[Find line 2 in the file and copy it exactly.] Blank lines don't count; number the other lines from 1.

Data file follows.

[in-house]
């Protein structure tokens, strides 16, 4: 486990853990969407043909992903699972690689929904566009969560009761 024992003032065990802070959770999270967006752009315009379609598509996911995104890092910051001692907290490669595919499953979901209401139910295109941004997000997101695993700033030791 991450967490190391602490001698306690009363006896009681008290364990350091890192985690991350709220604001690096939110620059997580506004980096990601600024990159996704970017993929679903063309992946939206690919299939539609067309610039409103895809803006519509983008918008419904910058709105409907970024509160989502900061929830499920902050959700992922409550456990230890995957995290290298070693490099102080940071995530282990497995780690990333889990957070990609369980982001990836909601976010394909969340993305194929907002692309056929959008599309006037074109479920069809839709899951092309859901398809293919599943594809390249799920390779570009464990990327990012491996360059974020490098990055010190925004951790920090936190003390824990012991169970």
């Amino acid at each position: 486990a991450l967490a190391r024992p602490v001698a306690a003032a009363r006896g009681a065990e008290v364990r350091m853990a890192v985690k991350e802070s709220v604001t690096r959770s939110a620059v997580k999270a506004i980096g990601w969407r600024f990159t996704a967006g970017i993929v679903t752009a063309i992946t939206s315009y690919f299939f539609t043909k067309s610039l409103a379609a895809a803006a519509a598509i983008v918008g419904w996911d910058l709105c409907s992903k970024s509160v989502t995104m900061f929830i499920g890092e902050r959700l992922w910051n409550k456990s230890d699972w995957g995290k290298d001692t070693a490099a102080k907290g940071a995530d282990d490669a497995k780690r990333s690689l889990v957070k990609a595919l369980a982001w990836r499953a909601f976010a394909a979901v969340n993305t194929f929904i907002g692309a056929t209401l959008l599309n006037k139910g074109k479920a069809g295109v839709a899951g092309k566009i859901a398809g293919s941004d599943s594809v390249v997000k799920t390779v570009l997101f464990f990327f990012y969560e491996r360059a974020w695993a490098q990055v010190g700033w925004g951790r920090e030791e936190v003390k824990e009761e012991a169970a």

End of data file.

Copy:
């Protein structure tokens, strides 16, 4: 486990853990969407043909992903699972690689929904566009969560009761 024992003032065990802070959770999270967006752009315009379609598509996911995104890092910051001692907290490669595919499953979901209401139910295109941004997000997101695993700033030791 991450967490190391602490001698306690009363006896009681008290364990350091890192985690991350709220604001690096939110620059997580506004980096990601600024990159996704970017993929679903063309992946939206690919299939539609067309610039409103895809803006519509983008918008419904910058709105409907970024509160989502900061929830499920902050959700992922409550456990230890995957995290290298070693490099102080940071995530282990497995780690990333889990957070990609369980982001990836909601976010394909969340993305194929907002692309056929959008599309006037074109479920069809839709899951092309859901398809293919599943594809390249799920390779570009464990990327990012491996360059974020490098990055010190925004951790920090936190003390824990012991169970």